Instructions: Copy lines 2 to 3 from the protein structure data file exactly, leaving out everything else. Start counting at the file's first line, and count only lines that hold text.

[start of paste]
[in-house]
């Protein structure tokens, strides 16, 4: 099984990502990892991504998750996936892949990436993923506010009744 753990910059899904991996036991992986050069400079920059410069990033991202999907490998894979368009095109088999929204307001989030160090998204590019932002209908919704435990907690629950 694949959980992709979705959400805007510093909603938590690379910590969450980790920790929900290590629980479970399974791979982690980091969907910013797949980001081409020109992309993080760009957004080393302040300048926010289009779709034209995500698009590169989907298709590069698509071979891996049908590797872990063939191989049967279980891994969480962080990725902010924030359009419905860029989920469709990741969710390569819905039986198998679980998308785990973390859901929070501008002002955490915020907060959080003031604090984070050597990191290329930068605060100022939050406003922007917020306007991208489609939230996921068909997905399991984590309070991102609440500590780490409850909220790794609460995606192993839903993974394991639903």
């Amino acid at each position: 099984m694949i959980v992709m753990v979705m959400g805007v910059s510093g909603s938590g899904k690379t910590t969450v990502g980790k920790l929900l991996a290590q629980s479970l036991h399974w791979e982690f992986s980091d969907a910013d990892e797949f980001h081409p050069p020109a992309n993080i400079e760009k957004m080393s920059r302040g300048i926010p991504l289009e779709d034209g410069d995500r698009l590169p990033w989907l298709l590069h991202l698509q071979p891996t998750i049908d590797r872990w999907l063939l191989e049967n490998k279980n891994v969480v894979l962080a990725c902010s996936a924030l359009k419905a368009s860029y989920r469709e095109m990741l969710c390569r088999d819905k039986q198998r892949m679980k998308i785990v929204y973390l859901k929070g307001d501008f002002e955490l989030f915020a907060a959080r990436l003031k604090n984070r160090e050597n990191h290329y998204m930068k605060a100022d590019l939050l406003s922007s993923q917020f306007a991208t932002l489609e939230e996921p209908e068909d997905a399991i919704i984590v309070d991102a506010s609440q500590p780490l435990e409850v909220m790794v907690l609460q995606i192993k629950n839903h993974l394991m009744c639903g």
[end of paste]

């Protein structure tokens, strides 16, 4: 099984990502990892991504998750996936892949990436993923506010009744 753990910059899904991996036991992986050069400079920059410069990033991202999907490998894979368009095109088999929204307001989030160090998204590019932002209908919704435990907690629950 694949959980992709979705959400805007510093909603938590690379910590969450980790920790929900290590629980479970399974791979982690980091969907910013797949980001081409020109992309993080760009957004080393302040300048926010289009779709034209995500698009590169989907298709590069698509071979891996049908590797872990063939191989049967279980891994969480962080990725902010924030359009419905860029989920469709990741969710390569819905039986198998679980998308785990973390859901929070501008002002955490915020907060959080003031604090984070050597990191290329930068605060100022939050406003922007917020306007991208489609939230996921068909997905399991984590309070991102609440500590780490409850909220790794609460995606192993839903993974394991639903």
């Amino acid at each position: 099984m694949i959980v992709m753990v979705m959400g805007v910059s510093g909603s938590g899904k690379t910590t969450v990502g980790k920790l929900l991996a290590q629980s479970l036991h399974w791979e982690f992986s980091d969907a910013d990892e797949f980001h081409p050069p020109a992309n993080i400079e760009k957004m080393s920059r302040g300048i926010p991504l289009e779709d034209g410069d995500r698009l590169p990033w989907l298709l590069h991202l698509q071979p891996t998750i049908d590797r872990w999907l063939l191989e049967n490998k279980n891994v969480v894979l962080a990725c902010s996936a924030l359009k419905a368009s860029y989920r469709e095109m990741l969710c390569r088999d819905k039986q198998r892949m679980k998308i785990v929204y973390l859901k929070g307001d501008f002002e955490l989030f915020a907060a959080r990436l003031k604090n984070r160090e050597n990191h290329y998204m930068k605060a100022d590019l939050l406003s922007s993923q917020f306007a991208t932002l489609e939230e996921p209908e068909d997905a399991i919704i984590v309070d991102a506010s609440q500590p780490l435990e409850v909220m790794v907690l609460q995606i192993k629950n839903h993974l394991m009744c639903g």